On Friday, President Trump signed an executive order directing federal agencies to fill job vacancies based on merit, rather than require a minimum level of education for candidates seeking open positions. The order rightly recognizes that a job candidate with several years of relevant experience may be just as qualified, if not more so, than one who has collected a stack of advanced degrees.
“Employers adopting skills- and competency-based hiring recognize that an overreliance on college degrees excludes capable candidates and undermines labor-market efficiencies,” the order reads. “Currently, for most Federal jobs, traditional education — high school, college, or graduate-level — rather than experiential learning is either an absolute requirement or the only path to consideration for candidates without many years of experience.”
The order still allows federal agencies to prescribe minimum educational requirements for job candidates if the degree is legally required by the state or local government where the federal employee will be working. Additionally, they may consider a candidate’s education if the degree “directly reflects the competencies necessary” to do the job.
In other cases, agencies must fill job openings based on the “specific skills and competencies” that the positions require. An agency seeking a computer programmer will not be allowed to turn away a candidate with several years of relevant programming experience simply because he hasn’t had the time or money to go back to school for a master’s degree.
Instead, federal agencies will develop assessment practices to determine a candidate’s skills and qualifications for the job. These may take the form of formal skills tests or some other means of assessment, but cannot rely only on job candidates’ self-evaluations of their skills. Changes to job classification and qualification standards will take effect within 180 days.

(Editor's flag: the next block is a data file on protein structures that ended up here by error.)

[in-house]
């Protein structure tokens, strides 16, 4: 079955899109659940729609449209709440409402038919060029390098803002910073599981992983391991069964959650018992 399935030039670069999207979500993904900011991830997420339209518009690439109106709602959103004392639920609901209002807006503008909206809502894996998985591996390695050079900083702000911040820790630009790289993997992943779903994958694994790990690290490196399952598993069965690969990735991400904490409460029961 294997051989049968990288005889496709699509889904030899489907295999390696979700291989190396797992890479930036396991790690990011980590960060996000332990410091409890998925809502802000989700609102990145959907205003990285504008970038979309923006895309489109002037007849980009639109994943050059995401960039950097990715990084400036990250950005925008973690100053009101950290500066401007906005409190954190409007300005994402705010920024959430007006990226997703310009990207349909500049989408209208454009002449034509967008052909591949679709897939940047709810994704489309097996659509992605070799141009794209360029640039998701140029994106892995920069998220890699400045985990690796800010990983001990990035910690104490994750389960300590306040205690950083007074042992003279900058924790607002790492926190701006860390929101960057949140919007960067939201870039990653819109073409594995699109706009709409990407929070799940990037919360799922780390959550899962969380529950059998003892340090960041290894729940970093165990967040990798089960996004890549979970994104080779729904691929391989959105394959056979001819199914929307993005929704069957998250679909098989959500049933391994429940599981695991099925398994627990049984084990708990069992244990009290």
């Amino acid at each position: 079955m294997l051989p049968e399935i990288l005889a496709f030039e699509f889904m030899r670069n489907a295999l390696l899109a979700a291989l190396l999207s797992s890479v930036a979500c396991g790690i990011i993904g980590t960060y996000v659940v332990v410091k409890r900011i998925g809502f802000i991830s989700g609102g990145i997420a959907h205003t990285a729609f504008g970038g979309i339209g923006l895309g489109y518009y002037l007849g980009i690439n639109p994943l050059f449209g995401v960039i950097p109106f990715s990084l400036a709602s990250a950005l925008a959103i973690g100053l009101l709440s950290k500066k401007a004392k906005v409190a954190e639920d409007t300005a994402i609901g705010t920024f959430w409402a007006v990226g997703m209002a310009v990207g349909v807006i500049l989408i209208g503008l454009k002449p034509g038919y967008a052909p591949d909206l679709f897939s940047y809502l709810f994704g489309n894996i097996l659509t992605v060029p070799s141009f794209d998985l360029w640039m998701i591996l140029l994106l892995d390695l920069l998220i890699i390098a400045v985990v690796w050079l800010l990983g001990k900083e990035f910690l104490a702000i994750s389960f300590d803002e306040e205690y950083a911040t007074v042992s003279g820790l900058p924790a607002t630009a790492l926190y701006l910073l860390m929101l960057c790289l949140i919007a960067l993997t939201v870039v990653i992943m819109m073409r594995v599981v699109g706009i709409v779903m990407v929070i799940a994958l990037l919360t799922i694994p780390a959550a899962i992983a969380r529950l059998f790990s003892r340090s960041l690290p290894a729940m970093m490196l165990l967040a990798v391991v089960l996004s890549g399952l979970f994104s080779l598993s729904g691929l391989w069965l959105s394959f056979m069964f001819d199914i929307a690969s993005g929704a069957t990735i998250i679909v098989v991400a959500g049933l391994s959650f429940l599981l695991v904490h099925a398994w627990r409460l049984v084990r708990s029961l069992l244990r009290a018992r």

The administration’s move strikes a blow against credential inflation, the phenomenon of increasing education requirements for job openings even though the skills required to do those jobs have not meaningfully changed. A 2017 Harvard Business School report found that postings for dozens of common jobs now typically request bachelor’s degrees, even though a majority of people currently working in those jobs do not have a college education. Examples of jobs that have suffered from credential inflation include lower-level managers, secretaries and administrative assistants, and child care workers.
Credential inflation shuts out experienced, qualified job candidates who are perfectly capable of filling certain roles simply because they lack the right piece of paper. It also deprives employers of a pool of talent. Most perniciously, it convinces young jobseekers that they need a bachelor’s degree or even a graduate degree to succeed in the labor market, forcing them to spend tens of thousands of dollars and years of their lives pursuing unnecessary credentials.
The federal government has been among the worst drivers of credential inflation. Nearly 30% of federal workers now have a master’s degree, up from just 15% a quarter century ago. Though degree requirements for private sector jobs have also increased, credential inflation in the federal civil service has been especially pronounced. As the nation’s largest single employer, it’s fitting for the federal government to lead the way in questioning whether such intensive education requirements are necessary.
People with lower levels of education have been hit hardest by the current recession. Unemployment rates for those without college degrees have soared into the double digits. Historically, credential inflation has accelerated during recessions as employers take advantage of the weak labor market to ratchet up degree requirements on open job postings. This makes it even harder for people without college degrees to find well-paying jobs.
It doesn’t have to be that way again. Governments and private employers alike should recognize that unnecessary degree requirements are not just unfair to qualified workers without sheepskins, but also a self-inflicted handicap on their own ability to find great employees in the broadest talent pool possible. The administration’s executive order is an important first step toward reversing credential inflation in the federal civil service and in the broader labor market. Hopefully other employers will follow.